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The Wyoming Heir - Page 35

His presence seemed to fill the entire bench, which was ridiculous, as he only took up 33 percent of the black leather seat. Though it seemed like more with the way the mixture of grass and sunshine and subtle cologne filled the air.

Elizabeth shivered. Because of the draft creeping in from under the carriage door. Not because Mr. Hayes shifted subtly closer. Not because he watched her with those piercing eyes. Not because he smelled so good she wanted to lean toward him.

“Why don’t you tell me what’s putting those worried lines around your mouth and eyes?” He spoke gently, that deep, rusted voice full of concern.

The carriage rocked and bumped—common, lulling movements—and somewhere outside coyotes yipped. Across the conveyance, deep, rhythmic breathing had replaced Samantha’s soft sobs.

Elizabeth picked at a speck on her dress, unwilling to meet his eyes. “It was a long night.”

“Because you learned your father’s revoking public funding from the academy?”

“You overheard.”

“Not intentionally.”

Embarrassment flooded her anyway. “Yes, in part because of Father, but even more so because of that reporter.” She folded and unfolded her hands in her lap. “You see, with the panic last spring and now the recession, enrollment at the academy is down, and—”

“My lawyer explained the situation. Why do you think I asked for your ledgers?”

“I’m afraid you still don’t understand. The reason I didn’t want to give you my ledgers...that is, well...a lot of donors have pulled their funding from the school...like, like my father.” She could barely force the last words over her tongue. Maybe if she said it over and over in her head, it wouldn’t be so hard to speak it aloud. My father revoked our funding. My father revoked our funding. My father revoked our—

“Your father shouldn’t have pulled your funding.”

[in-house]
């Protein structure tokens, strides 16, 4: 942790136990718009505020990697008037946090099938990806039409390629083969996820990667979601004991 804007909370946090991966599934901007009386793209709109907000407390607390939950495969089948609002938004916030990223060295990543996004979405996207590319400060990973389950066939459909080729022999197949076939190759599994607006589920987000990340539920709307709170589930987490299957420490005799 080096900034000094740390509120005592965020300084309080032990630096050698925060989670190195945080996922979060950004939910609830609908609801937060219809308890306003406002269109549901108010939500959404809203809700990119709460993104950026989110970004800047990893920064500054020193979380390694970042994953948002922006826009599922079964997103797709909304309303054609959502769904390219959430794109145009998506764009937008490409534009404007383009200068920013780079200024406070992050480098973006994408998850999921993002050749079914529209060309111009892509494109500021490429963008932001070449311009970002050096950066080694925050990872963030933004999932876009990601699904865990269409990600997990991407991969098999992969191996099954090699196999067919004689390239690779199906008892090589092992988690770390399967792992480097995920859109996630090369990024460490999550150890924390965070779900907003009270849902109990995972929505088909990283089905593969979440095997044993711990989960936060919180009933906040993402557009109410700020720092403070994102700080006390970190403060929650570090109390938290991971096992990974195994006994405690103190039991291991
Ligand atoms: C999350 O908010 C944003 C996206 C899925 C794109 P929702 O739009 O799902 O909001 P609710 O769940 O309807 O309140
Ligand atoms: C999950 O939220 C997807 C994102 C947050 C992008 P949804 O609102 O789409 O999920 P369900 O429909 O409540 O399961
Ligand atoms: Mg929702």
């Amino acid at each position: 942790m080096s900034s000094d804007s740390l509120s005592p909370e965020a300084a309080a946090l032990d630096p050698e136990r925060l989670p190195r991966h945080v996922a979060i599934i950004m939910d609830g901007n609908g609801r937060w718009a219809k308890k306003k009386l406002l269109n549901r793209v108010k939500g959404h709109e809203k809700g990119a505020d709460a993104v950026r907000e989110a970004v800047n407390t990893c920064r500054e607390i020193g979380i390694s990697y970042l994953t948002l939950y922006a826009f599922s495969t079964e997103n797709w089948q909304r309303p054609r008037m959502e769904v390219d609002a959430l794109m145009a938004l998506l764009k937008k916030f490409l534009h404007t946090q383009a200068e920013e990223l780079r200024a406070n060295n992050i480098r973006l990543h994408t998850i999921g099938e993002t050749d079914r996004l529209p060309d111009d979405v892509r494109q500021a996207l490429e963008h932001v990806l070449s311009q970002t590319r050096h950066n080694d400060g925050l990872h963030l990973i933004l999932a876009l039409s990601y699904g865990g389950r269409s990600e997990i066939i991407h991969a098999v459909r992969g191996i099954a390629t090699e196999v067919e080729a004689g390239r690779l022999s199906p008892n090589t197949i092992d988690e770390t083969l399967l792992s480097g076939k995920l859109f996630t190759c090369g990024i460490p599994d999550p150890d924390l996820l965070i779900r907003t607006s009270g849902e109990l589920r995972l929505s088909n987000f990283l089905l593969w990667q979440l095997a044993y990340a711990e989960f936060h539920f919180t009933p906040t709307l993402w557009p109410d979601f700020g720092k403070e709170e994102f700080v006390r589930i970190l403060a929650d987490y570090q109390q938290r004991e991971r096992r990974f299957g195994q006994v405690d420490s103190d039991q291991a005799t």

She stared at him. “I beg your pardon?”

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“I said your father shouldn’t have pulled money out from under you.”

“Why would you be bothered by such a thing, when you’re taking your sister out of school without so much as a thought about her desires?”

“Because no father should deal with his daughter like that.”

Her lungs suddenly stopped drawing air. Was he defending her? This man who’d come into town with a will of iron and a desire to make everyone bend to his wishes?

“It’s cruel enough to give you something and then ask for it back. But the old man didn’t even tell you himself. He sent his little minion to do it.” Resentment dripped from Mr. Hayes’s voice. “Then that reporter appeared, and where was your father? Or your brother? Not keeping an eye on you. Not making sure you were safe. Your brother wasn’t even concerned you may have been hurt. Instead, the scoundrel thought I’d taken your hair down and refused to listen when you tried to tell him otherwise. No person should suffer that kind of treatment from family.”

Something thick rose in her throat, and she looked down toward her feet. Surely her family didn’t treat her as poorly as he made it sound. They were just caught up in their own lives and wanted her to support their endeavors rather than her own.

So how should she answer Mr. Hayes? Say she was used to it, that they’d treated her this way since she had called off her engagement? “Thank you for your concern. But I’m a spinster. It’s ridiculous to expect my father or brother to watch me as though I were a debutante.”

“I wouldn’t have figured you for a spinster.” He shifted forward and moved a strand of hair from her face. Then he trailed his fingers beneath her jaw and tilted up her chin.

Her skin burned beneath his touch, tiny agonizing fires that paralyzed her, despite her mind screaming to slap him or push him away.

“Well, I am.” And being one was better than being a wife to the wrong man.

“You don’t want a husband? Children? A family?”

She used to. And maybe somewhere deep inside, she still did. She’d had numerous opportunities to marry, good men whose faces lit up like the sun when she’d walked into the room. But no matter how kind or interested a gentleman might seem, her experience with David had taught her that she wouldn’t be able to keep him happy. The man would probably be content with her for a year or so, then lose interest. After all, David hadn’t been engaged to her half a year, and he’d found himself a mistress. “No. I’m quite comfortable remaining a spinster. Thank you.”

Mr. Hayes released her jaw, though the pressure of his fingers against her skin still lingered. “Why? You’re still young enough to have a gaggle of little ones.”

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